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|Title:||Women’s Experiences of Comfort Eating: An Interpretative Phenomenological Analysis|
|Presented at:||University of Leicester|
|Abstract:||Literature Review: Emotional eating is being increasingly considered in the understanding of obesity and weight change (Ganley, 1989; Buckroyd, 2011). This review examined qualitative research grounded in emotional eating being a key factor of obesity and weight change. Six electronic databases were searched between August 2012 and January 2013. Included articles were published between 2000 and 2013 from the USA and Western Europe. Twenty-one articles were analysed using thematic analysis to integrate findings and generate relevant themes. Four core themes were identified: Vulnerability; Triggers; Function; and Emotional Aftermath. The findings indicated how emotional eating formed a cyclical pattern of behaviour with weight gain implicated as a primary consequence. Implications for future research and clinical practice are discussed. Research Report: Emotional eating was defined as van Strien et al. (2007) by 'the tendency to overeat in response to negative emotions such as anxiety or irritability' (p.106). The study aimed to explore women’s experiences of comfort eating, a form of emotional eating which provides self-comfort or self-soothing. Seven semi-structured interviews were conducted and analysed using Interpretative Phenomenological Analysis (IPA), finding three superordinate themes: ‘The private experience of comfort eating’; ‘My emotional relationship with comfort eating’; and ‘Mind-body connection’. Themes linked to comfort eating being used to mask (Polivy & Herman, 1999) or escape (Heatherton & Baumeister, 1991) negative emotion. Vulnerabilities to comfort eating included restrained eating (Herman and Mack, 1975) childhood eating patterns and critical parental rules around food. Implications for research and clinical practice are discussed. Critical Appraisal: The processes involved in conducting a research project are discussed reflectively in the critical appraisal section. This includes: personal reflections; limitations in terms of data collection and analysis; and implications for research and clinical practice.|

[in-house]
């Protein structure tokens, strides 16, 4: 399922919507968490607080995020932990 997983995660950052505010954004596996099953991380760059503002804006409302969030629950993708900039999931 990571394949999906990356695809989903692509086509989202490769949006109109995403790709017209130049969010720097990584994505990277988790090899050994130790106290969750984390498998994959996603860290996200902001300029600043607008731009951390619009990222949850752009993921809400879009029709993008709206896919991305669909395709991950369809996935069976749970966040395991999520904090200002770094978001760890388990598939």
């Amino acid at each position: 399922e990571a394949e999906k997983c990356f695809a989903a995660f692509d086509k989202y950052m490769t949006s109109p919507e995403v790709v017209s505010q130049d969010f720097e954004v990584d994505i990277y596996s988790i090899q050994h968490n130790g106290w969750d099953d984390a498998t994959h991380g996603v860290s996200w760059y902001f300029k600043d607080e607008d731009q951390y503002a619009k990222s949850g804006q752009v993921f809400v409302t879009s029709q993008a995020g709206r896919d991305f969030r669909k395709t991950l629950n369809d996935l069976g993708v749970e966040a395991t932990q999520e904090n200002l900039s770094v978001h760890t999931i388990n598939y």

|Rights:||Copyright © the author. All rights reserved.|
|Description:||Due to copyright restrictions a chart has been removed from Appendix 1 (p. 151) of the electronic version of this thesis. The unabridged version can be consulted, on request, at the University of Leicester’s David Wilson Library.|
|Appears in Collections:||Theses, School of Psychology|
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